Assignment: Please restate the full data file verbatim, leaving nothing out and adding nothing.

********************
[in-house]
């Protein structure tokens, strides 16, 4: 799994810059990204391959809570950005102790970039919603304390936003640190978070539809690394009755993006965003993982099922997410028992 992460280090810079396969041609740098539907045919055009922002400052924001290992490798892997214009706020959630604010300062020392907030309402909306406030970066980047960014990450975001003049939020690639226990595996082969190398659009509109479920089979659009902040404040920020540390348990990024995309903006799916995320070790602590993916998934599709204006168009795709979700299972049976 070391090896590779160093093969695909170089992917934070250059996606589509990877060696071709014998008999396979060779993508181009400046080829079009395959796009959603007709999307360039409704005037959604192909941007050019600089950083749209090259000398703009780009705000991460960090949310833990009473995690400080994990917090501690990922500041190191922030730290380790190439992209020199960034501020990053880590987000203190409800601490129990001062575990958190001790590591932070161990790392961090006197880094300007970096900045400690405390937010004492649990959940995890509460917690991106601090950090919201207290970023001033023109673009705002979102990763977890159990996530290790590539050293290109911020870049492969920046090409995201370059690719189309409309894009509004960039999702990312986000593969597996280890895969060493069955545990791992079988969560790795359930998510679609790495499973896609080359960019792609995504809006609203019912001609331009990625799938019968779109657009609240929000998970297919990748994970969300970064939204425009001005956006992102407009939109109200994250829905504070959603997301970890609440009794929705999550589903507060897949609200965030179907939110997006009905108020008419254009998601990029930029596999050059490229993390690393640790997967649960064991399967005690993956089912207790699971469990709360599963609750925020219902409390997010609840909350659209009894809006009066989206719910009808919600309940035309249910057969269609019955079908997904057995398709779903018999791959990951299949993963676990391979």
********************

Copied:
[in-house]
């Protein structure tokens, strides 16, 4: 799994810059990204391959809570950005102790970039919603304390936003640190978070539809690394009755993006965003993982099922997410028992 992460280090810079396969041609740098539907045919055009922002400052924001290992490798892997214009706020959630604010300062020392907030309402909306406030970066980047960014990450975001003049939020690639226990595996082969190398659009509109479920089979659009902040404040920020540390348990990024995309903006799916995320070790602590993916998934599709204006168009795709979700299972049976 070391090896590779160093093969695909170089992917934070250059996606589509990877060696071709014998008999396979060779993508181009400046080829079009395959796009959603007709999307360039409704005037959604192909941007050019600089950083749209090259000398703009780009705000991460960090949310833990009473995690400080994990917090501690990922500041190191922030730290380790190439992209020199960034501020990053880590987000203190409800601490129990001062575990958190001790590591932070161990790392961090006197880094300007970096900045400690405390937010004492649990959940995890509460917690991106601090950090919201207290970023001033023109673009705002979102990763977890159990996530290790590539050293290109911020870049492969920046090409995201370059690719189309409309894009509004960039999702990312986000593969597996280890895969060493069955545990791992079988969560790795359930998510679609790495499973896609080359960019792609995504809006609203019912001609331009990625799938019968779109657009609240929000998970297919990748994970969300970064939204425009001005956006992102407009939109109200994250829905504070959603997301970890609440009794929705999550589903507060897949609200965030179907939110997006009905108020008419254009998601990029930029596999050059490229993390690393640790997967649960064991399967005690993956089912207790699971469990709360599963609750925020219902409390997010609840909350659209009894809006009066989206719910009808919600309940035309249910057969269609019955079908997904057995398709779903018999791959990951299949993963676990391979």